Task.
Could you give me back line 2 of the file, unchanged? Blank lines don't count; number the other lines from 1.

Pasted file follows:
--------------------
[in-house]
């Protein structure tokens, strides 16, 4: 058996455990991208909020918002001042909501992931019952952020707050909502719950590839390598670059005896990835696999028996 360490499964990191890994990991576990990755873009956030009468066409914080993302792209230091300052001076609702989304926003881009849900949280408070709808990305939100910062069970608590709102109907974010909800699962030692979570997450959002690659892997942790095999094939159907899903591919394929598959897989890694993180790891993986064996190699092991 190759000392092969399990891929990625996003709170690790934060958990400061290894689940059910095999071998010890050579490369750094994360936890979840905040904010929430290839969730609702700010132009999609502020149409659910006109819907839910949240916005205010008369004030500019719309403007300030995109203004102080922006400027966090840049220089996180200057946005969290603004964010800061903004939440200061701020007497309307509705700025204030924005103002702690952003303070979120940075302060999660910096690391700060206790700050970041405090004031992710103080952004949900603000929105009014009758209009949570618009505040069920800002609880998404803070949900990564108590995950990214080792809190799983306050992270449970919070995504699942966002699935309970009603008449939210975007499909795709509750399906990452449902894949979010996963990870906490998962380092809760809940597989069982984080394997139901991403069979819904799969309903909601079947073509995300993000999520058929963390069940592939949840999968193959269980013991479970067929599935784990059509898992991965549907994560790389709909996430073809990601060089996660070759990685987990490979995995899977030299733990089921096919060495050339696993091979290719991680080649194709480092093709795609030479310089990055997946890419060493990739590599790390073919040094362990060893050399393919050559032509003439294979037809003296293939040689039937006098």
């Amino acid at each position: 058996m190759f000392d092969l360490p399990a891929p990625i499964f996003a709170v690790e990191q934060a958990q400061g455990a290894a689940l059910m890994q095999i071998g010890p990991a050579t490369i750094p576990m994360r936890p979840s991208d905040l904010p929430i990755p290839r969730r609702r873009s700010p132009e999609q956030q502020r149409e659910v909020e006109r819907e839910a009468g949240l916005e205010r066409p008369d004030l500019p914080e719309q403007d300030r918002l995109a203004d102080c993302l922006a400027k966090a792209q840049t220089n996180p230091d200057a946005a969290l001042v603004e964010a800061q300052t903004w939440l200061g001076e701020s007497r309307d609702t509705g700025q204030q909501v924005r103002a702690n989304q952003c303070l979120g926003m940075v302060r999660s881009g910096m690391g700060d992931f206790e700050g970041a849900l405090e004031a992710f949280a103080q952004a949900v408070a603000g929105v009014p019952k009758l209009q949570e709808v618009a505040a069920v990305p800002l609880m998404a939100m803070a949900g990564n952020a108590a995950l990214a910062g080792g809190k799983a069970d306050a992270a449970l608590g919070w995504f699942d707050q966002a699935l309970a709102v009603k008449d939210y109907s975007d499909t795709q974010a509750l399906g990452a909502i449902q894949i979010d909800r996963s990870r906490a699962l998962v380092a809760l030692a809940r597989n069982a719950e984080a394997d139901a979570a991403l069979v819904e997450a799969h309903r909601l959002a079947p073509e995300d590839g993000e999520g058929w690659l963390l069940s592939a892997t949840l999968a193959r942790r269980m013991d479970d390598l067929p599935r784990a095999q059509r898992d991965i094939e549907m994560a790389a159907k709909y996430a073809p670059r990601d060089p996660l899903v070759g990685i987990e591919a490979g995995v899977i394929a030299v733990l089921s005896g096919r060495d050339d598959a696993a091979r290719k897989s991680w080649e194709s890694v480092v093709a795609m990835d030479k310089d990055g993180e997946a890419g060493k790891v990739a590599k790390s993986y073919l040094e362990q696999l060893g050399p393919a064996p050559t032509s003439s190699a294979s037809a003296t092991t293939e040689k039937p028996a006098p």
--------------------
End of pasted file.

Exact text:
């Protein structure tokens, strides 16, 4: 058996455990991208909020918002001042909501992931019952952020707050909502719950590839390598670059005896990835696999028996 360490499964990191890994990991576990990755873009956030009468066409914080993302792209230091300052001076609702989304926003881009849900949280408070709808990305939100910062069970608590709102109907974010909800699962030692979570997450959002690659892997942790095999094939159907899903591919394929598959897989890694993180790891993986064996190699092991 190759000392092969399990891929990625996003709170690790934060958990400061290894689940059910095999071998010890050579490369750094994360936890979840905040904010929430290839969730609702700010132009999609502020149409659910006109819907839910949240916005205010008369004030500019719309403007300030995109203004102080922006400027966090840049220089996180200057946005969290603004964010800061903004939440200061701020007497309307509705700025204030924005103002702690952003303070979120940075302060999660910096690391700060206790700050970041405090004031992710103080952004949900603000929105009014009758209009949570618009505040069920800002609880998404803070949900990564108590995950990214080792809190799983306050992270449970919070995504699942966002699935309970009603008449939210975007499909795709509750399906990452449902894949979010996963990870906490998962380092809760809940597989069982984080394997139901991403069979819904799969309903909601079947073509995300993000999520058929963390069940592939949840999968193959269980013991479970067929599935784990059509898992991965549907994560790389709909996430073809990601060089996660070759990685987990490979995995899977030299733990089921096919060495050339696993091979290719991680080649194709480092093709795609030479310089990055997946890419060493990739590599790390073919040094362990060893050399393919050559032509003439294979037809003296293939040689039937006098």